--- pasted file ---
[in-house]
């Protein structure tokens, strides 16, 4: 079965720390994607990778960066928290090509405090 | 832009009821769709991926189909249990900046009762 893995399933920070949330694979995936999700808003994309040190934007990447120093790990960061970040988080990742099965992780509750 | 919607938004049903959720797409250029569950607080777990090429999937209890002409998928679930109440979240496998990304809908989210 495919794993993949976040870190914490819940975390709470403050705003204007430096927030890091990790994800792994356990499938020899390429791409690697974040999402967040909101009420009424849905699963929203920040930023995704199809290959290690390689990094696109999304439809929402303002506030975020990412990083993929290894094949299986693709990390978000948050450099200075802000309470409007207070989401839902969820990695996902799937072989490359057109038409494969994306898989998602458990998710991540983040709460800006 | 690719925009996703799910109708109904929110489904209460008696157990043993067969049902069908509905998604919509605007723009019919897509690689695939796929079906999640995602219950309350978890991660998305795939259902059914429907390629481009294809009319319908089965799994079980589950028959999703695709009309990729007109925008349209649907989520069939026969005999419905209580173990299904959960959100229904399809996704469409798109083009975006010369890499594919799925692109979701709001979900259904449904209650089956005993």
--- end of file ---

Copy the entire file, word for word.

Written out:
[in-house]
């Protein structure tokens, strides 16, 4: 079965720390994607990778960066928290090509405090 | 832009009821769709991926189909249990900046009762 893995399933920070949330694979995936999700808003994309040190934007990447120093790990960061970040988080990742099965992780509750 | 919607938004049903959720797409250029569950607080777990090429999937209890002409998928679930109440979240496998990304809908989210 495919794993993949976040870190914490819940975390709470403050705003204007430096927030890091990790994800792994356990499938020899390429791409690697974040999402967040909101009420009424849905699963929203920040930023995704199809290959290690390689990094696109999304439809929402303002506030975020990412990083993929290894094949299986693709990390978000948050450099200075802000309470409007207070989401839902969820990695996902799937072989490359057109038409494969994306898989998602458990998710991540983040709460800006 | 690719925009996703799910109708109904929110489904209460008696157990043993067969049902069908509905998604919509605007723009019919897509690689695939796929079906999640995602219950309350978890991660998305795939259902059914429907390629481009294809009319319908089965799994079980589950028959999703695709009309990729007109925008349209649907989520069939026969005999419905209580173990299904959960959100229904399809996704469409798109083009975006010369890499594919799925692109979701709001979900259904449904209650089956005993």